Red Wagon Organic Farms: Can't beet its produce!
This is the third in a series of pieces profiling Colorado-grown products...and what some local restaurants do with them.
Why is Red Wagon Organic Farm's produce so beloved among Colorado's chefs? Simple: They know when to let it go. "If the quality isn't there, we simply don't offer it for sale anywhere," says Wyatt Barnes, who founded Red Wagon with his wife, Amy Tisdale. "A lot of farms won't do it like that."
Barnes has the plain-spoken demeanor and brutal honesty of a true salt-of the-earth farmer, the kind of guy who would (and does) let a bunch of crops waste away rather than sell poor product to a loyal group of chefs and consumers. "If it's not up to par, he'll tell me and he won't sell it," confirms Steven Redzikowski, executive chef at Oak at Fourteenth in Boulder. In fact, Red Wagon is Oak's primary local farm, and the kitchen staff shapes menus depending on what produce Barnes has available.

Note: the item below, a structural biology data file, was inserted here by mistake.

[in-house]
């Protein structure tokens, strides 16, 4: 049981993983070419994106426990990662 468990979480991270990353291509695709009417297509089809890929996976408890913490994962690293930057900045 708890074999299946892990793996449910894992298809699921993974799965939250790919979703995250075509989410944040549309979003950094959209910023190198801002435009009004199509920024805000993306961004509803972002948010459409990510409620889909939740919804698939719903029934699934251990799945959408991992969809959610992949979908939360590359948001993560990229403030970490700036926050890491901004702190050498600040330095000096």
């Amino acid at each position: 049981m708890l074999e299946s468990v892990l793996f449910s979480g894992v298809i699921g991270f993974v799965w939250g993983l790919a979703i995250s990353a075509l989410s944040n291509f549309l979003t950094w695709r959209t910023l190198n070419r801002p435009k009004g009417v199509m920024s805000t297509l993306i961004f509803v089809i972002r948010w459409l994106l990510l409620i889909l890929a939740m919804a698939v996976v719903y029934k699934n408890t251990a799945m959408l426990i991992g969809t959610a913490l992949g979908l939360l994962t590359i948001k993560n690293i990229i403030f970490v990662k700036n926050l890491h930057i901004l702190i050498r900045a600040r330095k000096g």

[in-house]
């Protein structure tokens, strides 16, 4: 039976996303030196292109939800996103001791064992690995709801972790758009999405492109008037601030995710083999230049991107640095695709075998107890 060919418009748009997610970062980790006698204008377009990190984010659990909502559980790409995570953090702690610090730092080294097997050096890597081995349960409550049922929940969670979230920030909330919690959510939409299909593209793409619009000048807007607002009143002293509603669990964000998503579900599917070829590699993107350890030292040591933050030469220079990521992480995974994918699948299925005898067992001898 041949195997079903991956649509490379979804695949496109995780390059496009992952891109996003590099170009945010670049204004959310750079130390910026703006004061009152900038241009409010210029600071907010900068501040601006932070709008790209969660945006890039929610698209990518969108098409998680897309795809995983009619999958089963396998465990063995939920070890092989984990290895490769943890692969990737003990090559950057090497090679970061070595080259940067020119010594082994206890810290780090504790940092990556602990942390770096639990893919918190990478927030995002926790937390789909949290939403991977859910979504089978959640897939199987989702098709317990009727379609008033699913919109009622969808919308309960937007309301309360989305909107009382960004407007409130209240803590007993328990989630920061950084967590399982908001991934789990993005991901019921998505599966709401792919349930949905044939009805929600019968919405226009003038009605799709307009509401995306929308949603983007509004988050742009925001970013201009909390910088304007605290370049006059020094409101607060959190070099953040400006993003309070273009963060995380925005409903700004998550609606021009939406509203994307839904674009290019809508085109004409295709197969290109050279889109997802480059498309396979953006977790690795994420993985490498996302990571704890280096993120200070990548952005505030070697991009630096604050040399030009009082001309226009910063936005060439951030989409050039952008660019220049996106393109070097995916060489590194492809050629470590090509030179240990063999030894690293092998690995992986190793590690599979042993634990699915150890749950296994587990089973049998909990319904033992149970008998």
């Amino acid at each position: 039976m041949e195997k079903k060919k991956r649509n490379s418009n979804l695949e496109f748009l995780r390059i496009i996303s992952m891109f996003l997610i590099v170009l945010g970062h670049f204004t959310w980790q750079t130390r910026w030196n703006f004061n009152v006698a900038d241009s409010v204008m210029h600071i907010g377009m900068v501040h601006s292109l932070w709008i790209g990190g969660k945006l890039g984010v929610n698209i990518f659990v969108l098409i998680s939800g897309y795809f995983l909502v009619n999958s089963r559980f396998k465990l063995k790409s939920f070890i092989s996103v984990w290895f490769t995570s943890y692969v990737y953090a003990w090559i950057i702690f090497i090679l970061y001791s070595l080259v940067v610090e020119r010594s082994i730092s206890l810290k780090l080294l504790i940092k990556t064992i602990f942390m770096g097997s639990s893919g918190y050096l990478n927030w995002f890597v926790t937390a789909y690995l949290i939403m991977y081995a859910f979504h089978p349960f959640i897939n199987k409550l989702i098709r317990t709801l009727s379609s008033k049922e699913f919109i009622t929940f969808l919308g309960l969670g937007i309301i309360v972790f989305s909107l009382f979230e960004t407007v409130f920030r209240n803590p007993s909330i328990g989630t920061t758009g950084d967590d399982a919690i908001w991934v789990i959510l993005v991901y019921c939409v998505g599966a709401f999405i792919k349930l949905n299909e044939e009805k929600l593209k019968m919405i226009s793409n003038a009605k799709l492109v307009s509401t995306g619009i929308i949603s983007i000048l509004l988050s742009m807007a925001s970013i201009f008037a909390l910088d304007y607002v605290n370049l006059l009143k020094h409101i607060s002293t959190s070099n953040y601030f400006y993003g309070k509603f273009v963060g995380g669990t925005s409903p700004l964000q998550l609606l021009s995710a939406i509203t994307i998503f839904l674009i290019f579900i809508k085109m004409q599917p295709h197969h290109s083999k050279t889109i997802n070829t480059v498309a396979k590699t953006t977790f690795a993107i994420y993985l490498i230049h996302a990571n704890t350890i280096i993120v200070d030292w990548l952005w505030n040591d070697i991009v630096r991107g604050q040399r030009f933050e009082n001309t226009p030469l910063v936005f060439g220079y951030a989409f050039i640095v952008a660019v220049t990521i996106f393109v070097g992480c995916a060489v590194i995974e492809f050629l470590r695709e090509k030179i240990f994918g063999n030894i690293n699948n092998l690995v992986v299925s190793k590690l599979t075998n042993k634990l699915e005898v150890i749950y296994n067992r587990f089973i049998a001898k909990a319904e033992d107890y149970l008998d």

Practically half of Oak's menu includes something grown by Red Wagon -- from thin, green garlic scapes in a shrimp risotto, to the basil in the infused vodka, to golden pickled beets in a beet and long bean salad. Briny and tender, tossed with bleu cheese and tart honey mustard vinaigrette, these beets are treated like vital ingredients, not tossed off as garnishes. And that's the way it's meant to be, says Barnes: "The restaurants that do well with it, they just want to showcase the flavor that's there, and don't try to mess with it too much."
Photos by Chris Utterback The beet and long bean salad at Oak at Fourteenth.